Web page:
Made in Abyss continued its heroes’ journey into the abyss proper, which for the first time actually prompted me to feel a little narrative trepidation. Everyone who’s actually read the manga seems to have been surviving on an unfiltered diet of smug “oh, just wait” comments over the past month, which I’d been charitably assuming was just a sign the show would eventually get suddenly and gruesomely violent. The actual violence in this episode was handled wonderfully – the reveal of this episode’s desiccated corpse was the perfect kind of barely-there horror that anime often has trouble conveying, offering just enough implied gore to really sell the danger of this place. But then Rico spent five minutes walking around with no shirt and pigtails blocking her nipples, which left me pretty nonplussed. Rico and Reg are actual children, but Made in Abyss has been weirdly sexual from its first episode. I can handle some weird narrative turns, but an overall tenor of “jeez, this sure was written by a lolicon” is a bit tougher to handle. Don’t make me regret introducing this one to my housemates, Made in Abyss.
Finishing up the anime, Tsuredure Children at least was as consistent as ever. The sequence that really surprised me this time was the one starring the googly-eyed boy and his nerdy friend. I didn’t really expect a bunch of kinda samey “us nerds don’t need girls” gags to feel charming, but the new friend’s unerring support of Googly-Eye’s journey into adulthood was so endearing that it all won me over pretty handily. I also appreciated that they gave the melodramatic blonde kid an admirer just as melodramatic as he is, underpinning the show’s clear belief that there’s someone out there for everybody. Tsuredure Children feels like the show itself is beaming pretty much all the time.
And jumping out of anime territory, this week’s Game of Thrones was indeed a stunner. My expectations for Game of Thrones have somewhat shifted over the years. Initially skeptical of an adaptation of what was at the time one of my favorite series, within a couple seasons it felt likely that Game of Thrones would actually become the definitive version of Song of Ice and Fire, having shaved off a fair amount of the original novels’ awkward edges. More seasons and a variety of narrative dead-ends later, along with having grown as a critic and general media consumer over time, at this point I’m happy to have Game of Thrones just be satisfying pulp. And between Arya dueling with Brienne and Daenerys setting the entire Lannister army on fire, this episode was certainly satisfying pulp.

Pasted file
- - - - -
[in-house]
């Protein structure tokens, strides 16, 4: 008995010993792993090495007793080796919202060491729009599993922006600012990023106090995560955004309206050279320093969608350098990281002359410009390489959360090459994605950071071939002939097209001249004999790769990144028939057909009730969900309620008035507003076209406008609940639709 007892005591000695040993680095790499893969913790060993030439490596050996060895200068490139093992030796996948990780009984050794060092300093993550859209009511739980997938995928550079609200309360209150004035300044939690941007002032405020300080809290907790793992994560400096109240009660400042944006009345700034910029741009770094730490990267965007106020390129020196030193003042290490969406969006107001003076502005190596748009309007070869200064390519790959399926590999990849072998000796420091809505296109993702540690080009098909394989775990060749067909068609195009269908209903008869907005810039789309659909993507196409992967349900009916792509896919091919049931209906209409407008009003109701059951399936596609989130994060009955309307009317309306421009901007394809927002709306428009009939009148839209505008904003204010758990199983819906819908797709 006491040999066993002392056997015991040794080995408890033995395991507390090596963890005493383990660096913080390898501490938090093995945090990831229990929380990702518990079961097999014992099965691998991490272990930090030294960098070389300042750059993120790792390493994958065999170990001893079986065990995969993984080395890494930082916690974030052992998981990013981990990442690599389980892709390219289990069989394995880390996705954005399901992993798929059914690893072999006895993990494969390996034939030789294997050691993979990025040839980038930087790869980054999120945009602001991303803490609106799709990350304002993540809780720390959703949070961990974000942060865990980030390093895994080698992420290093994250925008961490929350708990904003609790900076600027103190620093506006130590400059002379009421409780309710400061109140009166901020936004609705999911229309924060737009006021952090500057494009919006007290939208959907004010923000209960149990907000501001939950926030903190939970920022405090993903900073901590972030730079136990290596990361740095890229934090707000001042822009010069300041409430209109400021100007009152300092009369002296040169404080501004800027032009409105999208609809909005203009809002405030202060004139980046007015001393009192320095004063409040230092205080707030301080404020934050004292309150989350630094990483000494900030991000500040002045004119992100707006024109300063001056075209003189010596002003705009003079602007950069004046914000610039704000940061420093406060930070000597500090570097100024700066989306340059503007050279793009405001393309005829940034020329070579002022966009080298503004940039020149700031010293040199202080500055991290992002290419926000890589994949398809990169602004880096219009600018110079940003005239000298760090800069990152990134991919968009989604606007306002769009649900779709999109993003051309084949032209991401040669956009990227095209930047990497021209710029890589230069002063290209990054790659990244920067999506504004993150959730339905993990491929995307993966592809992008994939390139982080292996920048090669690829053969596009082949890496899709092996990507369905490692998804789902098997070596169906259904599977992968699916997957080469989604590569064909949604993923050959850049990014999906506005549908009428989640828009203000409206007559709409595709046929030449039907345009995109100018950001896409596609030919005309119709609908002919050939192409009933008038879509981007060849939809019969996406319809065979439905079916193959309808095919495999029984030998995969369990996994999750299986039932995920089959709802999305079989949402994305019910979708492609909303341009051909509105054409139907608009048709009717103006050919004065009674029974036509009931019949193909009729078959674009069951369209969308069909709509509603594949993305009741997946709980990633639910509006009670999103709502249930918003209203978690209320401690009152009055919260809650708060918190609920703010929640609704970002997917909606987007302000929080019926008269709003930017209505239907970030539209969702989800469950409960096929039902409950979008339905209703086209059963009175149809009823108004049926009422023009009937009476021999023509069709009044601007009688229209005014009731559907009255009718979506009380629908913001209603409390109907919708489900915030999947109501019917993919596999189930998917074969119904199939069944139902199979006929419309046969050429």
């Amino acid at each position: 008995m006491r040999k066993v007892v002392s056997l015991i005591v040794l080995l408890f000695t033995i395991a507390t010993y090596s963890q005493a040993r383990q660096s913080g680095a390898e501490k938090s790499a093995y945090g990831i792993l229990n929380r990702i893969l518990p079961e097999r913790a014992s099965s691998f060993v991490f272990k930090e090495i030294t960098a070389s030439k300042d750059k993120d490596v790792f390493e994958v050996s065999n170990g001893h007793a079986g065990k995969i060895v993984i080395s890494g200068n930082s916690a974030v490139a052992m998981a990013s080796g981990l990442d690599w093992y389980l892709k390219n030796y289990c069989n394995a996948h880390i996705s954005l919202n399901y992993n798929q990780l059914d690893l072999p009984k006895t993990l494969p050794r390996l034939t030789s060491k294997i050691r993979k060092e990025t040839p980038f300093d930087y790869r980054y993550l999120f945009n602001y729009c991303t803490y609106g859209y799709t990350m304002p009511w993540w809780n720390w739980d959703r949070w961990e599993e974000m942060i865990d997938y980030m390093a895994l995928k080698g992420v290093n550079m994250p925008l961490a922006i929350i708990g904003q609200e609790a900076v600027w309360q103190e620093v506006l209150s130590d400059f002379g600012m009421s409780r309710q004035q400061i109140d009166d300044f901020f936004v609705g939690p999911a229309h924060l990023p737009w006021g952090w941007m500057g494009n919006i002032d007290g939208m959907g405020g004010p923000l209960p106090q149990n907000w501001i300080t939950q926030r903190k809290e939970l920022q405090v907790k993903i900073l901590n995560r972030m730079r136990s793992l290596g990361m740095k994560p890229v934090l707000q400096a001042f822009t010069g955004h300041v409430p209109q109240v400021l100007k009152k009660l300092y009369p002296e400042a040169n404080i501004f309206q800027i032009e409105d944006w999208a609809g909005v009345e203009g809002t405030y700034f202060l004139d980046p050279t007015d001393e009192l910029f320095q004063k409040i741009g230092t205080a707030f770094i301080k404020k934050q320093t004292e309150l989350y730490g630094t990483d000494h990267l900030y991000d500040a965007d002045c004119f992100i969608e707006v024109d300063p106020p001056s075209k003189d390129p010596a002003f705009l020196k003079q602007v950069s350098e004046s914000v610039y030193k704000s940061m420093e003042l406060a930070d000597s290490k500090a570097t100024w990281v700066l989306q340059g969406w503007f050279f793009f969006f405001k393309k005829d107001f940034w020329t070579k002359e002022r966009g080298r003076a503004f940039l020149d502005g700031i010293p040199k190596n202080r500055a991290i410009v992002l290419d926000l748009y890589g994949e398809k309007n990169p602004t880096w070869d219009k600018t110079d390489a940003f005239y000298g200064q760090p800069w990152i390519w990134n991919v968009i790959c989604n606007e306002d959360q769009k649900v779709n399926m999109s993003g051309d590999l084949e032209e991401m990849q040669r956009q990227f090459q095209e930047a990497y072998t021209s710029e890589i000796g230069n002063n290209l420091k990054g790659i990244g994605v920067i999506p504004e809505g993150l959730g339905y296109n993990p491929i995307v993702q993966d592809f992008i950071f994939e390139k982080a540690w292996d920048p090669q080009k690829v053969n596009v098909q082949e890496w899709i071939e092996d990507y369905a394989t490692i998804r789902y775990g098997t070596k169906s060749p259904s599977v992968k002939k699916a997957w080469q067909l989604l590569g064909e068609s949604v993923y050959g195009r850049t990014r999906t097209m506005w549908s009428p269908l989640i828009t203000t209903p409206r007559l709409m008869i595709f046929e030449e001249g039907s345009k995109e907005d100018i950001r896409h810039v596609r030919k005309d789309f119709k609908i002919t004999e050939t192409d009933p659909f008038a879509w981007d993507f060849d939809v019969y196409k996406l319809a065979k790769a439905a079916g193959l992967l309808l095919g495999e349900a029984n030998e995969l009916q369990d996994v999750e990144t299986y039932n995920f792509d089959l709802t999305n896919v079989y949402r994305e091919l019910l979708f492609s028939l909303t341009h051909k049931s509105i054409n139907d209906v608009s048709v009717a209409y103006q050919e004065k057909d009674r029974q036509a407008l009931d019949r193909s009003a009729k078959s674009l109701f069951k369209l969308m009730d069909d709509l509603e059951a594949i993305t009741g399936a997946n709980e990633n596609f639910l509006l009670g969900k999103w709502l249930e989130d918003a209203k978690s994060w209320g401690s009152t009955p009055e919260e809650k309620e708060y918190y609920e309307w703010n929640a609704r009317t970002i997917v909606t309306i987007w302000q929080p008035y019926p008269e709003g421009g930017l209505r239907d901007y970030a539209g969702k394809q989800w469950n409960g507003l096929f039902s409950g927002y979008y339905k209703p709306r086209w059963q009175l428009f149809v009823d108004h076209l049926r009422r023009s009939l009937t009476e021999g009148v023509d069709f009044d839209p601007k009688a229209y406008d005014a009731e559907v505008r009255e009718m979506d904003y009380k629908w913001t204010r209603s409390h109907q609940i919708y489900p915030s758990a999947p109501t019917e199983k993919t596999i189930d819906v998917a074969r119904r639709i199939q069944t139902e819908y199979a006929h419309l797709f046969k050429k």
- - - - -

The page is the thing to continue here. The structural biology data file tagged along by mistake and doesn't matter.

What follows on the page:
Game of Thrones has pretty much given up on being a consistently shocking narrative puzzle – having moved firmly beyond the pages of Martin’s sometimes indulgent but consistently inventive narrative, we’re now running into simplistic story-solving devices like “Euron goes everywhere and kills everything” and “Jon’s request for dragonglass happens to result in him finding indisputable evidence of the White Walkers’ existence.” That shit is hacky, but Game of Thrones on the whole is kind of hacky. What I want from it is satisfying payoff for its many long-building threads, and we are definitely receiving that. “Arya is going to be the biggest badass in the seven kingdoms” is a promise I’ve been waiting to see fulfilled for longer than this show has actually existed. Seeing her duel confidently with Brienne was something I’ve literally been waiting a decade for. If it keeps giving me candy like that, I’ll forgive any number of convenient contrivances necessary to bring this story home.